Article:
The discussions covered recent developments and prospects and focused on policies to increase economic growth.
A team from the International Monetary Fund (IMF) visited Gaborone during May 22-June 6, 2018 to hold discussions for the 2018 Article IV Consultation with Botswana.
The discussions covered recent developments and prospects and focused on policies to increase economic growth and job creation while preserving monetary and financial stability. At the end of the visit, the mission team, led by Mr. Gelbard, issued the following statement:
Real GDP growth decelerated to 2.4 percent in 2017 owing to declines in copper and nickel production and lower activity in construction and trade, while the fiscal and external accounts were nearly balanced, inflation was about 3 percent, the exchange rate was stable, the financial sector remained sound and well capitalized, and public debt continued to be low at about 19 percent of GDP.
In 2018, economic growth is expected to rebound supported by higher diamond sales, a stable macroeconomic environment, and higher government spending.
While the government balance is expected to deteriorate owing to lower revenues from the Southern Africa Customs Union and higher fiscal outlays, the deficit should be manageable given high levels of savings and foreign exchange reserves.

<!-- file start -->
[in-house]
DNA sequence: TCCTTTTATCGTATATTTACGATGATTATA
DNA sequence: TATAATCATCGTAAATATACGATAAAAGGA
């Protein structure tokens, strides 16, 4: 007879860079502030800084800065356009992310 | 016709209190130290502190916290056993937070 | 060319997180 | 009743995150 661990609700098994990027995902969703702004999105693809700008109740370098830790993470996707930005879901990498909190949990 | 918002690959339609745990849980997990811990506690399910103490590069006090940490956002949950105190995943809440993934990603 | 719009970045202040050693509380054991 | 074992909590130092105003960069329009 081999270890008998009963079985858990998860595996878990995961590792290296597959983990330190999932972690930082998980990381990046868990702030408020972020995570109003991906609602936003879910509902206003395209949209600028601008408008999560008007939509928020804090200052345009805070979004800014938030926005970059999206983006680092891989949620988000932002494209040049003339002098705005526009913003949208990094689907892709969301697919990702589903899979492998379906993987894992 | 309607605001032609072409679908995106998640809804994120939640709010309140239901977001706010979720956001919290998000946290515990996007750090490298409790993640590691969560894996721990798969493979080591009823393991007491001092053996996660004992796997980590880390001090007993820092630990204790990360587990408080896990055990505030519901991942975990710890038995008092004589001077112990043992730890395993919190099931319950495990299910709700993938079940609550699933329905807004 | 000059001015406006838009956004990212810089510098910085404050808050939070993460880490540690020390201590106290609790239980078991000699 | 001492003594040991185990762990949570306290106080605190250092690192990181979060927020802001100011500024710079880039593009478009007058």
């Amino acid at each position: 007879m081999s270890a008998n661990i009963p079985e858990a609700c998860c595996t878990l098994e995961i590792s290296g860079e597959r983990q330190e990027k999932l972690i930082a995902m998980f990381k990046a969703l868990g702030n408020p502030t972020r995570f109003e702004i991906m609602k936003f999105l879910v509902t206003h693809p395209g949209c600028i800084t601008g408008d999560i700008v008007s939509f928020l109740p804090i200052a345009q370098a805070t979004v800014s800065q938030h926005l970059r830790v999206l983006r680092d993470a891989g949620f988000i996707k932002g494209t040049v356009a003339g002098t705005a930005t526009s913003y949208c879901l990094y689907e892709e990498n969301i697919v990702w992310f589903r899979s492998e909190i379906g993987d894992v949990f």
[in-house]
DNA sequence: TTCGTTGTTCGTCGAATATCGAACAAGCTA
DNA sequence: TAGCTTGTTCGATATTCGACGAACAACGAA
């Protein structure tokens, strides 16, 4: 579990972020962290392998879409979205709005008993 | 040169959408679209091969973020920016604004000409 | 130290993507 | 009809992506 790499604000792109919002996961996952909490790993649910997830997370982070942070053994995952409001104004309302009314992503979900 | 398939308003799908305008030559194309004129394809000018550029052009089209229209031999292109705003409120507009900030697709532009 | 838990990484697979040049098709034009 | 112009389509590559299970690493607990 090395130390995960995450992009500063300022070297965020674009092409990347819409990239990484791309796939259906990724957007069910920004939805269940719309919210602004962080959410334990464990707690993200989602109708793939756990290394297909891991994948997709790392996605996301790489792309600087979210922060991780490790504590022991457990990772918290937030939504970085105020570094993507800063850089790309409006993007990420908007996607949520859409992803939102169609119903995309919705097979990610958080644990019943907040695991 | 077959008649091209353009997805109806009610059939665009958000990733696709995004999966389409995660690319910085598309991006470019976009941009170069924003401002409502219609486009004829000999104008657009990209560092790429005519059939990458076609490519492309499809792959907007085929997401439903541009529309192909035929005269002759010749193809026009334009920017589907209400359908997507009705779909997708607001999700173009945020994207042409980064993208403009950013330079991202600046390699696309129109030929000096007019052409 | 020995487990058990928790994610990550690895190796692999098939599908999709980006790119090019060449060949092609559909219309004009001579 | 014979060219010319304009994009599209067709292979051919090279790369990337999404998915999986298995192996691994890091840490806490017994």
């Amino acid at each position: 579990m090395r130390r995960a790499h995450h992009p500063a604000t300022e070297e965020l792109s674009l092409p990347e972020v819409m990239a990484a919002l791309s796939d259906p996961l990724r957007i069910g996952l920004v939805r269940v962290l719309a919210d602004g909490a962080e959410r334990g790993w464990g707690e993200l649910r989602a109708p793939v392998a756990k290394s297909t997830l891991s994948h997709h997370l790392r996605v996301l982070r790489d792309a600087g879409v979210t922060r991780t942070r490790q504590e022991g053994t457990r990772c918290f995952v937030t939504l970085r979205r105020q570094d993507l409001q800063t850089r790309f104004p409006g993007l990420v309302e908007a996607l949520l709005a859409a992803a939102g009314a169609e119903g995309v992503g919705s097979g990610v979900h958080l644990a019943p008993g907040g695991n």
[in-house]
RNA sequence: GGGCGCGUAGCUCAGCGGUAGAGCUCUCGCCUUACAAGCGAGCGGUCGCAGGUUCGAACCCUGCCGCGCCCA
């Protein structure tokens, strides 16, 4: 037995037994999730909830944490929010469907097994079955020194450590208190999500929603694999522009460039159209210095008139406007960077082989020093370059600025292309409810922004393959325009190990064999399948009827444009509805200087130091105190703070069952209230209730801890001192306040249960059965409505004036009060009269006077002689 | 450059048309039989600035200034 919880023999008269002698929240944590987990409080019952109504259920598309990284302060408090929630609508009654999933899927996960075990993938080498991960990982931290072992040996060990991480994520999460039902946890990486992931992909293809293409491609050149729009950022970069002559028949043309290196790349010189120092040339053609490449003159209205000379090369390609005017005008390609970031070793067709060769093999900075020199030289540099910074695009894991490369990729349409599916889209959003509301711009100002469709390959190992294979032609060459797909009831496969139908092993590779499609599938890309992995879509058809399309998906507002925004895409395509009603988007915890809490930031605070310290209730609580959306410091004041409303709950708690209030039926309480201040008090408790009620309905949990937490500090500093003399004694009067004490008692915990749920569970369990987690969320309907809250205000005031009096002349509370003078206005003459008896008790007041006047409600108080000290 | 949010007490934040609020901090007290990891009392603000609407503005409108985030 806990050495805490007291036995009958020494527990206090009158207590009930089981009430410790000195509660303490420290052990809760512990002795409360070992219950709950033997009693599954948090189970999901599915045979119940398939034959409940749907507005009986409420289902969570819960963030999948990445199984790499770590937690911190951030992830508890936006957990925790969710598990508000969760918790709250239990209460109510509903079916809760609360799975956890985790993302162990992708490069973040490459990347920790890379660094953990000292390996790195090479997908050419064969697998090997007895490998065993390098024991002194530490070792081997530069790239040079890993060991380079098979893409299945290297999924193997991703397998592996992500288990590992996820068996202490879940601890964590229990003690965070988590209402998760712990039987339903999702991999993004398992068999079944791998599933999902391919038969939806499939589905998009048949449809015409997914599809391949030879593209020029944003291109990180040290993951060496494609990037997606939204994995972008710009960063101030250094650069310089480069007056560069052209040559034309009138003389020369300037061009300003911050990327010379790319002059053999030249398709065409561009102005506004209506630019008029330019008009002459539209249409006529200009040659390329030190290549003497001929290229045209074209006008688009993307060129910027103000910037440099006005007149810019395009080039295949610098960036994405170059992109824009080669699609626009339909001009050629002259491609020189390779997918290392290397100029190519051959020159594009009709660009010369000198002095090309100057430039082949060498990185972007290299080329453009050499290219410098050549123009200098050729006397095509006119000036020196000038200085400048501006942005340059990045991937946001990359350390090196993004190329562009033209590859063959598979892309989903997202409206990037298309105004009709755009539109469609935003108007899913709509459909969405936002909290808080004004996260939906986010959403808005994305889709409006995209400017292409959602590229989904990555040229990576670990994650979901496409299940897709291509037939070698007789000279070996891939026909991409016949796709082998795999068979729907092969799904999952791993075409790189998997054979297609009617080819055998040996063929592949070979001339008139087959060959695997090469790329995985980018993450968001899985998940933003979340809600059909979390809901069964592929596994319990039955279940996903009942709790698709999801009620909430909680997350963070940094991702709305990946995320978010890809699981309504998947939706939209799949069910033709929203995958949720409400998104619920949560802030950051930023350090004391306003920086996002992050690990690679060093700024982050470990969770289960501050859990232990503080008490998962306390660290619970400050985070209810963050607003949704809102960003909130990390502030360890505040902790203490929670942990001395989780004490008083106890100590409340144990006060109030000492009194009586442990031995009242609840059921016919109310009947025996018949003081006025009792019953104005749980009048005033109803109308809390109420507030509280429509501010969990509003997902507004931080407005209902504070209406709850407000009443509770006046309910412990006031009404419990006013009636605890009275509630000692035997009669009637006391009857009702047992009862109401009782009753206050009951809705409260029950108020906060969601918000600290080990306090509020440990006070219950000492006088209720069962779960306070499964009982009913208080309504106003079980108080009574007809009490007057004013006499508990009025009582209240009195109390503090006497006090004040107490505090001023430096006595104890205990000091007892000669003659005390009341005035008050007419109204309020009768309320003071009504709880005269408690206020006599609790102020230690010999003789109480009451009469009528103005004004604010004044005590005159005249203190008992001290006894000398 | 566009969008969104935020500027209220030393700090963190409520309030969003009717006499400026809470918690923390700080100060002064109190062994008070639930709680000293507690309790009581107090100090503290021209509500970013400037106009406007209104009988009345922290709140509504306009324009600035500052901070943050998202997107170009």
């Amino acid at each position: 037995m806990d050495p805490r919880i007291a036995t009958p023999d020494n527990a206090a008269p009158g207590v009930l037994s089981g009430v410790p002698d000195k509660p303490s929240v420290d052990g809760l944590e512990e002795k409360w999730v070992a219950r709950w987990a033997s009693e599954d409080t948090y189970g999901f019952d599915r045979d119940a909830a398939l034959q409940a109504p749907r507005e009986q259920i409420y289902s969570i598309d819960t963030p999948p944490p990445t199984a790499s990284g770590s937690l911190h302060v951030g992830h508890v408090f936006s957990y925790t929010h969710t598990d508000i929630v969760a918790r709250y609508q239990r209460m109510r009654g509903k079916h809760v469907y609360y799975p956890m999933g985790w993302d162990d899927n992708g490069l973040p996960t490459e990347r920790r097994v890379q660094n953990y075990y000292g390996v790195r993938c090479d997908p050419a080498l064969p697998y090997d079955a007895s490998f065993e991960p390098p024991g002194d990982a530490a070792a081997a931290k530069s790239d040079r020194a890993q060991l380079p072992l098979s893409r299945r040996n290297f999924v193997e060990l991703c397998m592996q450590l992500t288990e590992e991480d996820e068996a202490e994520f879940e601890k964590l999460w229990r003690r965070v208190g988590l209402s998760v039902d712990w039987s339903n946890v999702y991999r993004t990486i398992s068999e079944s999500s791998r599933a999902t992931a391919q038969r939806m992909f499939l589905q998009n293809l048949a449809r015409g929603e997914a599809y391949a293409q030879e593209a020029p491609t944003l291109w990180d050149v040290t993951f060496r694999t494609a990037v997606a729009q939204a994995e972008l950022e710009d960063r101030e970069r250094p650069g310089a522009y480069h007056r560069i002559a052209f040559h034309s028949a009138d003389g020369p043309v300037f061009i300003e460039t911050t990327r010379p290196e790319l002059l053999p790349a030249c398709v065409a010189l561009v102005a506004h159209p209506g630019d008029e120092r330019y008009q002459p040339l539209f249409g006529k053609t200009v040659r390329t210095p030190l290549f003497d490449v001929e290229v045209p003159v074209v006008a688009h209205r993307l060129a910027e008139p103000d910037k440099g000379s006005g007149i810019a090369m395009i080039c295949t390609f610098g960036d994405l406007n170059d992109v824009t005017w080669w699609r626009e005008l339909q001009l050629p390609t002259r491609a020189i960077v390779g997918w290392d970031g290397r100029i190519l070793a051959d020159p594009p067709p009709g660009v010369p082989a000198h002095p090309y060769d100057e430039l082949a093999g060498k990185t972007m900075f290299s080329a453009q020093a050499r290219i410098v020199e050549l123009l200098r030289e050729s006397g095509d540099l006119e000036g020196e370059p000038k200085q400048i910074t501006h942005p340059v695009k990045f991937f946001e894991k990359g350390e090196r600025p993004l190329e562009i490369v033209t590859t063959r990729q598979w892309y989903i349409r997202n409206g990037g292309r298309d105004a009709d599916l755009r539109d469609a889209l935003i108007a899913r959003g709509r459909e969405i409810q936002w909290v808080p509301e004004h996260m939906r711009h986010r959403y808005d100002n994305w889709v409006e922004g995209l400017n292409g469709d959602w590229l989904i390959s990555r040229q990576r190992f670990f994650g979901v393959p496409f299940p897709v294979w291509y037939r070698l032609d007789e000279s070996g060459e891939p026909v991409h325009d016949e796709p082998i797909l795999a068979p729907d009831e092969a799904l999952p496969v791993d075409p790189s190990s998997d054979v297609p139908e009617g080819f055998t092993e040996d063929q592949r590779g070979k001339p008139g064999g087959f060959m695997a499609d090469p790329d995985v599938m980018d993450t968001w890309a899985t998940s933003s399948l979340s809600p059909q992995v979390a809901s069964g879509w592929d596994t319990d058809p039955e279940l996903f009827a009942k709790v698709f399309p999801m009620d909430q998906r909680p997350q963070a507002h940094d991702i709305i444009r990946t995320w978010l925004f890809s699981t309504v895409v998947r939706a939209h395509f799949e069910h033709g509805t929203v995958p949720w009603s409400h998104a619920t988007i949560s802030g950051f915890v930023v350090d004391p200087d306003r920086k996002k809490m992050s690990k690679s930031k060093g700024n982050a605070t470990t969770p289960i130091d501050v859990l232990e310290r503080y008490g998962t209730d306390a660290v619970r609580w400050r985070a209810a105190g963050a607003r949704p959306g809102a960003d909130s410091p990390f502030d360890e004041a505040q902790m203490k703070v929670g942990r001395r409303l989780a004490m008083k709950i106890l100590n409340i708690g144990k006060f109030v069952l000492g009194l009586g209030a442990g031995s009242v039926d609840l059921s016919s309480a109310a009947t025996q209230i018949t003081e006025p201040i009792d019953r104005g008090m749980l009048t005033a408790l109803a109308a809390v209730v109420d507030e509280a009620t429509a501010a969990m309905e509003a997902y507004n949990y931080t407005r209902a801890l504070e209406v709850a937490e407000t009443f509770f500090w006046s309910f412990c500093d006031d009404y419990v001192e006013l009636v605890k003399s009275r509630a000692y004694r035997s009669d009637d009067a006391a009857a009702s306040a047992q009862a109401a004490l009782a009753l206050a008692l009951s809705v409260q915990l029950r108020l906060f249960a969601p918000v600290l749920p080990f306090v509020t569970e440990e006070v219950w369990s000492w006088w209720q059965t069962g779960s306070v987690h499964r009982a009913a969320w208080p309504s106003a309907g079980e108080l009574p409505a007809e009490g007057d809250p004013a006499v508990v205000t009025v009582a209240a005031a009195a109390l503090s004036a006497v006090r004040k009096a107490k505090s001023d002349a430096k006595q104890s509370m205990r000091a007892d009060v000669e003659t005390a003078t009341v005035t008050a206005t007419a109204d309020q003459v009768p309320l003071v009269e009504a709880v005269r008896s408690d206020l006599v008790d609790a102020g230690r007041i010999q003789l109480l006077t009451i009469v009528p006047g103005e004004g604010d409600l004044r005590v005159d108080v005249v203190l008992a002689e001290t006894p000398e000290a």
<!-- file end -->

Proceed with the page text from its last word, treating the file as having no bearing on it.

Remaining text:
In the medium-term, and in line with their track record of prudent policies, the authorities aim at achieving a fiscal surplus. To this end, it will be necessary to undertake revenue and expenditure reforms alongside policies to reduce income inequality.
On the revenue side, it would be important to remove many tax exemptions, increase property taxation, and consider making the personal income tax more progressive. On the expenditure side, it will be important to contain the growth of recurrent spending, improve the efficiency of social programs, and protect public investment while prioritizing projects with the highest payoffs.
In addition, the financial sector can be further developed to intermediate additional savings and lend to productive sectors by strengthening creditors’ rights, improving information on borrowers’ creditworthiness, increasing the issuance of government bonds to develop a reliable yield curve, and promoting mobile payments.
Notwithstanding the envisaged short-term economic recovery, the diamond, and government-led development model has been showing limitations with lower average GDP growth and slow job creation in recent years.
The authorities recognize this and, as noted in the 11th National Development Plan, an approach focused on private sector development and enabling growth in selected sectors is needed to lower unemployment and diversify exports.
The diversification and job creation efforts require to focus on prompt and bold market-friendly reforms that can reduce the costs of doing business, improve skills in the labor force, make the public sector more efficient, privatize key enterprises, and enable competition and entry of firms in sectors with latent comparative advantage